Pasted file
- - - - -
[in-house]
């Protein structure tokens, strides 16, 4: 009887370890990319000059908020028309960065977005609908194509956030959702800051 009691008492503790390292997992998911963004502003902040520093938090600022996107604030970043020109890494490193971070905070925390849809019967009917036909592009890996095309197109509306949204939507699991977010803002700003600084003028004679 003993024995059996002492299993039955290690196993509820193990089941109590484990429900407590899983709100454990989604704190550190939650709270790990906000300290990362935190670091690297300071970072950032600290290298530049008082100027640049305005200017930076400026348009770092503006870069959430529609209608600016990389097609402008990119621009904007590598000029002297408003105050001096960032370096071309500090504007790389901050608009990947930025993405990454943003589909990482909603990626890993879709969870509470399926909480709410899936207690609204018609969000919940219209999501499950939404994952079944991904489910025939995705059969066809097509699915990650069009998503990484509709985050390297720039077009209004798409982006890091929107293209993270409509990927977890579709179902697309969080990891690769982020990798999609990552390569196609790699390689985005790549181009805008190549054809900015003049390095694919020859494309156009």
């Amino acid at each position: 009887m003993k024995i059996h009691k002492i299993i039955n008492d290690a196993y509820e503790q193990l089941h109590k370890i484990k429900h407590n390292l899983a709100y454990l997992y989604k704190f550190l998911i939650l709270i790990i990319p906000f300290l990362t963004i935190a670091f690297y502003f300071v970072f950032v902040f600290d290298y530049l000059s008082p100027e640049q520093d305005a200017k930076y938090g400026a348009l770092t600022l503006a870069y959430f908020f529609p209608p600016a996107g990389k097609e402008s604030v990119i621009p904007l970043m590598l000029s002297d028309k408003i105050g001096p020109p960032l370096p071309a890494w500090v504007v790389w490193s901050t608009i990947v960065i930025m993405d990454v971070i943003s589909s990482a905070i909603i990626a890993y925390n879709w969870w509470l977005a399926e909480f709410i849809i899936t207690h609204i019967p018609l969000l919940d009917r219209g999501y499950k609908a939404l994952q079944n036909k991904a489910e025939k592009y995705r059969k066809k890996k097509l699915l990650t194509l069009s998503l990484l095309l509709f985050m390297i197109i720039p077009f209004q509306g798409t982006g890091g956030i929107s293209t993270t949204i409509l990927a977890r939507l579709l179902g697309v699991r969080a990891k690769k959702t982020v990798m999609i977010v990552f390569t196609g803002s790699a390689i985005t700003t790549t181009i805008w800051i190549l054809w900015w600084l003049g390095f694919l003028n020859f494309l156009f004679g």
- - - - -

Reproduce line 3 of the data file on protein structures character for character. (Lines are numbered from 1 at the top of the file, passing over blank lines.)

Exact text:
């Amino acid at each position: 009887m003993k024995i059996h009691k002492i299993i039955n008492d290690a196993y509820e503790q193990l089941h109590k370890i484990k429900h407590n390292l899983a709100y454990l997992y989604k704190f550190l998911i939650l709270i790990i990319p906000f300290l990362t963004i935190a670091f690297y502003f300071v970072f950032v902040f600290d290298y530049l000059s008082p100027e640049q520093d305005a200017k930076y938090g400026a348009l770092t600022l503006a870069y959430f908020f529609p209608p600016a996107g990389k097609e402008s604030v990119i621009p904007l970043m590598l000029s002297d028309k408003i105050g001096p020109p960032l370096p071309a890494w500090v504007v790389w490193s901050t608009i990947v960065i930025m993405d990454v971070i943003s589909s990482a905070i909603i990626a890993y925390n879709w969870w509470l977005a399926e909480f709410i849809i899936t207690h609204i019967p018609l969000l919940d009917r219209g999501y499950k609908a939404l994952q079944n036909k991904a489910e025939k592009y995705r059969k066809k890996k097509l699915l990650t194509l069009s998503l990484l095309l509709f985050m390297i197109i720039p077009f209004q509306g798409t982006g890091g956030i929107s293209t993270t949204i409509l990927a977890r939507l579709l179902g697309v699991r969080a990891k690769k959702t982020v990798m999609i977010v990552f390569t196609g803002s790699a390689i985005t700003t790549t181009i805008w800051i190549l054809w900015w600084l003049g390095f694919l003028n020859f494309l156009f004679g």